Stay Safe: How to Properly Start Up Your Boiler for the Season
Starting up a boiler after summer is over involves critical maintenance checks to ensure reliability, energy-efficiency and safe operation all winter long. Because home boilers utilize flammable natural gas, high-temperature burners, and may produce dangerous combustion byproducts like carbon monoxide gas, the recommended annual maintenance at startup is not a do-it-yourself procedure. Scheduling seasonal boiler startup with your HVAC contractor allows a qualified heating technician to inspect the entire system and perform basic boiler preventive maintenance. Then, he will start the system, make vital safety checks and verify proper operation.
Here are some of the items on the professional’s checklist for starting up a boiler after summer:
- Perform a visual evaluation of the tank, cold water supply line, hot water outlet line, and all connections for signs of deterioration or water leaks.
- Examine the gas supply line and connections for any evidence of leaks or damage.
- Drain the boiler tank to remove mineral sediment and refill.
- Check the condition of the boiler vent pipe and ensure that it is intact and unobstructed all the way to the exterior of the house.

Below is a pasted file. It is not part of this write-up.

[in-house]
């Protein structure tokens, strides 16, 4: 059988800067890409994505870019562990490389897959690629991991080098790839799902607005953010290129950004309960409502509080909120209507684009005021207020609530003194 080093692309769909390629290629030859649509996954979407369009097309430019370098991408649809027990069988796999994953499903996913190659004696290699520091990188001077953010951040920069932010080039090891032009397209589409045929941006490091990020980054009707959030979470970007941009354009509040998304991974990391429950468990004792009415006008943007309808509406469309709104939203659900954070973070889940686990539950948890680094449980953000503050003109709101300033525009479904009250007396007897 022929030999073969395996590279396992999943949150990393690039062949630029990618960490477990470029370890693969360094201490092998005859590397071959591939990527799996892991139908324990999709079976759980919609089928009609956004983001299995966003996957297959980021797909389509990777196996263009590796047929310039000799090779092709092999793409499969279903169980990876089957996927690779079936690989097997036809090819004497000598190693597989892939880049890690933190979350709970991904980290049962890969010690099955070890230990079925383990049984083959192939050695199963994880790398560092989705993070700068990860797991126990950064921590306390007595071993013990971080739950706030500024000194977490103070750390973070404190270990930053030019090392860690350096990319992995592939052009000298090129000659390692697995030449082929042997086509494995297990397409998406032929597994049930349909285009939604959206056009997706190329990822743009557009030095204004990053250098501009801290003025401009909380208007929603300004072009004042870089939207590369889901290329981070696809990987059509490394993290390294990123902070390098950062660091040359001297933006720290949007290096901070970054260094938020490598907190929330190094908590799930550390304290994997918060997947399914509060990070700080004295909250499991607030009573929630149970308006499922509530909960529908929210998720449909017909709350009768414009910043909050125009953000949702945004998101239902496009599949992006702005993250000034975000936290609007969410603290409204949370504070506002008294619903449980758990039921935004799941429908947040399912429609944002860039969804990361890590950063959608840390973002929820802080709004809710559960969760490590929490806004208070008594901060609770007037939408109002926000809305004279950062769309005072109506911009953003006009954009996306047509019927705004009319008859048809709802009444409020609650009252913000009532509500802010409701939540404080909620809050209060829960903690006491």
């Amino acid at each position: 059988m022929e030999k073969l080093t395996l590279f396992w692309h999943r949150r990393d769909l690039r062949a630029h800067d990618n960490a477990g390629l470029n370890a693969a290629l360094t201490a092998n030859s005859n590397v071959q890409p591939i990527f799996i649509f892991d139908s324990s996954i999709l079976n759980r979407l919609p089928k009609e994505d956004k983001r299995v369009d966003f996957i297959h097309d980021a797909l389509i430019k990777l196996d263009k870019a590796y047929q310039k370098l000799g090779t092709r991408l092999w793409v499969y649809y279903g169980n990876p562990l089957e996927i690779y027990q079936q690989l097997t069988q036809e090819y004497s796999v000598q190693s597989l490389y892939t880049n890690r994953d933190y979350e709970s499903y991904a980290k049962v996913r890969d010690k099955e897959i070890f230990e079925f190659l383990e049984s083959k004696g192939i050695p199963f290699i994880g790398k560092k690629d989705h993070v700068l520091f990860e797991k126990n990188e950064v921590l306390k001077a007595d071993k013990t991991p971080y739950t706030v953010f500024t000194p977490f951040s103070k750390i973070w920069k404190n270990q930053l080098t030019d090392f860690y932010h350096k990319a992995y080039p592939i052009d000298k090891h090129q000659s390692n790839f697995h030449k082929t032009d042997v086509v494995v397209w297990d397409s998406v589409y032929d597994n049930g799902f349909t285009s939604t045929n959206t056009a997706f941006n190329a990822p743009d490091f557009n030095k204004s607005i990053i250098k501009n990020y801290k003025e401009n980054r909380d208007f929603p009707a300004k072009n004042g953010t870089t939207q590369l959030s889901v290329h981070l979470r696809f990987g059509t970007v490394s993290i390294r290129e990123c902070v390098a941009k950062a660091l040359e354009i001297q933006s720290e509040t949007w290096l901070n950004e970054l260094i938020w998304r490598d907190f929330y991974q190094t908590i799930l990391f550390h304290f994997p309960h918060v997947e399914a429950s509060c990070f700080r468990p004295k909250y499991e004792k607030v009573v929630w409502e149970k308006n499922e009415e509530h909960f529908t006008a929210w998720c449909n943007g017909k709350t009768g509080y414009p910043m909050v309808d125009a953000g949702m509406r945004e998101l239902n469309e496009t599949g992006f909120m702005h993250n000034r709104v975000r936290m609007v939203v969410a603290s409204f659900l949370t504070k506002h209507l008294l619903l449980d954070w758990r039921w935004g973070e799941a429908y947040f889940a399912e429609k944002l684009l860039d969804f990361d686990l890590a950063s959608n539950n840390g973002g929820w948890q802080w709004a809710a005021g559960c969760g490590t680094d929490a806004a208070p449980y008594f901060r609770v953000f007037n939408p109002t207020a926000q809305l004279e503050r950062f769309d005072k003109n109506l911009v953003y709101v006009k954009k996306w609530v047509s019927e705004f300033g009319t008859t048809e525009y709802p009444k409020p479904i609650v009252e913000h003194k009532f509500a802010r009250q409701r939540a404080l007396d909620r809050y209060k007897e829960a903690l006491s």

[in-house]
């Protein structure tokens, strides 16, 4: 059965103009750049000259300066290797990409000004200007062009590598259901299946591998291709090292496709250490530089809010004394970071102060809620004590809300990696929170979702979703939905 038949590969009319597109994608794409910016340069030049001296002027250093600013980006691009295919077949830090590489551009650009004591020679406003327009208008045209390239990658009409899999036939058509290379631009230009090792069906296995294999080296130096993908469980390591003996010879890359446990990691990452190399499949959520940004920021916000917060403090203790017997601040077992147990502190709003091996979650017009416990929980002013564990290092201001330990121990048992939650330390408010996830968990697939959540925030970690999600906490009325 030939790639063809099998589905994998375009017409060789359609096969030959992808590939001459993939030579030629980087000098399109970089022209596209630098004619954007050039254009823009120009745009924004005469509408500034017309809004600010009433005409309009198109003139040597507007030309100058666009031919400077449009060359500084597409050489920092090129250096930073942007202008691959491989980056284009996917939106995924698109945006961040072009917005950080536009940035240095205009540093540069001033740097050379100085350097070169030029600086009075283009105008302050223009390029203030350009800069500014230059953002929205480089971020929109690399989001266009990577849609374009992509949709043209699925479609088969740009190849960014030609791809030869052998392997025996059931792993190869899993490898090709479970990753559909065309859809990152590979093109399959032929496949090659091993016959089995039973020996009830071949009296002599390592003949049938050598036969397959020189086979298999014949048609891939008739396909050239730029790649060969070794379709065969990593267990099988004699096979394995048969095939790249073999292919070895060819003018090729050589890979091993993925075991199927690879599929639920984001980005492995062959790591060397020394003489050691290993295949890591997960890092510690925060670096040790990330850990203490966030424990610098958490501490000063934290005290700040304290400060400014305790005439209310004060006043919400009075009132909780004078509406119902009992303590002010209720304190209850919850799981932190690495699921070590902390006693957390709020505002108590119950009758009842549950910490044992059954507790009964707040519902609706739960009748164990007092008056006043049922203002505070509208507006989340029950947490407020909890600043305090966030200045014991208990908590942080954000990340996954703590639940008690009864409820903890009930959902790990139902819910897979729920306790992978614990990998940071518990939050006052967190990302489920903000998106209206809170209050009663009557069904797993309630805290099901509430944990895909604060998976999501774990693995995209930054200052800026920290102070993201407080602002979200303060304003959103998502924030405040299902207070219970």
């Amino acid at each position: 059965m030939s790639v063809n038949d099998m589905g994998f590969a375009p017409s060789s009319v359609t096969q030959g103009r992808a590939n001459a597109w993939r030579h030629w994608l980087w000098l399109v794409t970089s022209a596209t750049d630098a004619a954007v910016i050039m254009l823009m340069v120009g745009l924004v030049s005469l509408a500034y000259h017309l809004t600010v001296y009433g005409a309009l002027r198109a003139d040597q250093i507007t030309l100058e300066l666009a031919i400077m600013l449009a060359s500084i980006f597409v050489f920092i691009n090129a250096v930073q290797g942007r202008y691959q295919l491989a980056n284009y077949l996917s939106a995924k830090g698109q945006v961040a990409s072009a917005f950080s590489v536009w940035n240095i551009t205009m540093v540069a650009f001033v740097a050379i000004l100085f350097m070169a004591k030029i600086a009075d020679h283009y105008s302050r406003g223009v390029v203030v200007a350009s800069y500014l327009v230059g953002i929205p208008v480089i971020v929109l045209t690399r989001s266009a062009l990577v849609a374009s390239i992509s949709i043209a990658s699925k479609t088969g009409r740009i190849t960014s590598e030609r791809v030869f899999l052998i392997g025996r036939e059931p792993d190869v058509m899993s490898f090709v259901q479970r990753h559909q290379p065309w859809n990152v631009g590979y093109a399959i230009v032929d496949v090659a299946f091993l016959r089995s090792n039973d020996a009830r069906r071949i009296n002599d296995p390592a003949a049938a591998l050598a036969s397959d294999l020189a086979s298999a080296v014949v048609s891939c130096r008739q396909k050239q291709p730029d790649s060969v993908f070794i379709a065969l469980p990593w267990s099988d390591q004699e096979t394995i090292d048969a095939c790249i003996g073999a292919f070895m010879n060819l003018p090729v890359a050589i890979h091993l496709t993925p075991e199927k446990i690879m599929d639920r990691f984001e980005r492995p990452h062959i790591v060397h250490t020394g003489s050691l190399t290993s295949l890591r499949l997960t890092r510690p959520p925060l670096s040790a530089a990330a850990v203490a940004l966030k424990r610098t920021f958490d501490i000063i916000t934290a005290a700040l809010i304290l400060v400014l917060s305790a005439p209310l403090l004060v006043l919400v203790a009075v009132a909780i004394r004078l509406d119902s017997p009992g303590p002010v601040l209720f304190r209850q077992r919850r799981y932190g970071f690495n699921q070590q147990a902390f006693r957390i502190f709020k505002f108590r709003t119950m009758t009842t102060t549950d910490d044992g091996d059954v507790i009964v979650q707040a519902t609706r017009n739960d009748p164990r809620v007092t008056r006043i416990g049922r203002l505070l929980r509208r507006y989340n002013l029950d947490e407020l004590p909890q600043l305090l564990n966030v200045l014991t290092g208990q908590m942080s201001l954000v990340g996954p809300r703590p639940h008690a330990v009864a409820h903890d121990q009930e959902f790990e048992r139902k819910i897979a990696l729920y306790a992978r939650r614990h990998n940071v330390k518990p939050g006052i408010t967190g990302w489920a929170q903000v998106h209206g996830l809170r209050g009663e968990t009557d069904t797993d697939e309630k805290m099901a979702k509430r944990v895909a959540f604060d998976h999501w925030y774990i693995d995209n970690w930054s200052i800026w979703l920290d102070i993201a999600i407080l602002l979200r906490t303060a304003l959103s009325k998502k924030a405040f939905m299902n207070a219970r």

- Remove the main gas burners, clean and re-install. Also clean the boiler pilot light assembly or verify proper operation of the electronic igniter.
- Lubricate the circulation pump motor.
- Start the system and observe the burner flame for proper color and height.
- Once the system is at operating temperature, verify that water temperature and system pressure conform to manufacturer’s specs.
- Check the pressure charge in the expansion tank. Drain excess water if required and/or recharge with air if necessary.
- Inspect pressure relief valves for leakage and test for proper operation.
- Bleed air from all radiators in the house at individual bleed screws.
For more information and to schedule professional service for starting up a boiler after summer, in greater Cincinnati, contact Apollo Heating, Cooling and Plumbing.